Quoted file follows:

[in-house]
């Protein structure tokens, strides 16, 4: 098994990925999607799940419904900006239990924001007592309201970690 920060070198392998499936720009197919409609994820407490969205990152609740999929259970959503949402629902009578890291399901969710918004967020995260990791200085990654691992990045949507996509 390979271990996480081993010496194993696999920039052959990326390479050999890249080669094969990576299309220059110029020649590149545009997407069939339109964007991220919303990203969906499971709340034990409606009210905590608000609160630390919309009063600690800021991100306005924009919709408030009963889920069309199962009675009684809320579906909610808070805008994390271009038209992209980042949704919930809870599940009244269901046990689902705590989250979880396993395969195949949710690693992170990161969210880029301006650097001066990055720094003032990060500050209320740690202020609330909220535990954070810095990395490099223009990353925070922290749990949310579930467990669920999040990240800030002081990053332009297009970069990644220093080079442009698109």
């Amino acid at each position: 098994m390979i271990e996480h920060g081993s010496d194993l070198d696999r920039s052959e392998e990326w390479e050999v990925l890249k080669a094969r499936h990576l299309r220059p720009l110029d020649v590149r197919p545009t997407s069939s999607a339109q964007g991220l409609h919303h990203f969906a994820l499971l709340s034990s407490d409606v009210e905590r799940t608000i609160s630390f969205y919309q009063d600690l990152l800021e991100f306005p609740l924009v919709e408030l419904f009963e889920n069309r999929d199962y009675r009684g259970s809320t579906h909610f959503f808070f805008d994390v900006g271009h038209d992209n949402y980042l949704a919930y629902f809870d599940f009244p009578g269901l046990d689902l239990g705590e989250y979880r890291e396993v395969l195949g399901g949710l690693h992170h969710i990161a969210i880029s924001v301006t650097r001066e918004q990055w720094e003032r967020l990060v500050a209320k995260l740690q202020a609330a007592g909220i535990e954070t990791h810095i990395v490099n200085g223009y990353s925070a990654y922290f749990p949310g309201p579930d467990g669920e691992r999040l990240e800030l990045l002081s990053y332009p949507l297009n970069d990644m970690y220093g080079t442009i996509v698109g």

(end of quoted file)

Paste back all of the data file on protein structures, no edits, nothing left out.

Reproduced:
[in-house]
């Protein structure tokens, strides 16, 4: 098994990925999607799940419904900006239990924001007592309201970690 920060070198392998499936720009197919409609994820407490969205990152609740999929259970959503949402629902009578890291399901969710918004967020995260990791200085990654691992990045949507996509 390979271990996480081993010496194993696999920039052959990326390479050999890249080669094969990576299309220059110029020649590149545009997407069939339109964007991220919303990203969906499971709340034990409606009210905590608000609160630390919309009063600690800021991100306005924009919709408030009963889920069309199962009675009684809320579906909610808070805008994390271009038209992209980042949704919930809870599940009244269901046990689902705590989250979880396993395969195949949710690693992170990161969210880029301006650097001066990055720094003032990060500050209320740690202020609330909220535990954070810095990395490099223009990353925070922290749990949310579930467990669920999040990240800030002081990053332009297009970069990644220093080079442009698109």
């Amino acid at each position: 098994m390979i271990e996480h920060g081993s010496d194993l070198d696999r920039s052959e392998e990326w390479e050999v990925l890249k080669a094969r499936h990576l299309r220059p720009l110029d020649v590149r197919p545009t997407s069939s999607a339109q964007g991220l409609h919303h990203f969906a994820l499971l709340s034990s407490d409606v009210e905590r799940t608000i609160s630390f969205y919309q009063d600690l990152l800021e991100f306005p609740l924009v919709e408030l419904f009963e889920n069309r999929d199962y009675r009684g259970s809320t579906h909610f959503f808070f805008d994390v900006g271009h038209d992209n949402y980042l949704a919930y629902f809870d599940f009244p009578g269901l046990d689902l239990g705590e989250y979880r890291e396993v395969l195949g399901g949710l690693h992170h969710i990161a969210i880029s924001v301006t650097r001066e918004q990055w720094e003032r967020l990060v500050a209320k995260l740690q202020a609330a007592g909220i535990e954070t990791h810095i990395v490099n200085g223009y990353s925070a990654y922290f749990p949310g309201p579930d467990g669920e691992r999040l990240e800030l990045l002081s990053y332009p949507l297009n970069d990644m970690y220093g080079t442009i996509v698109g």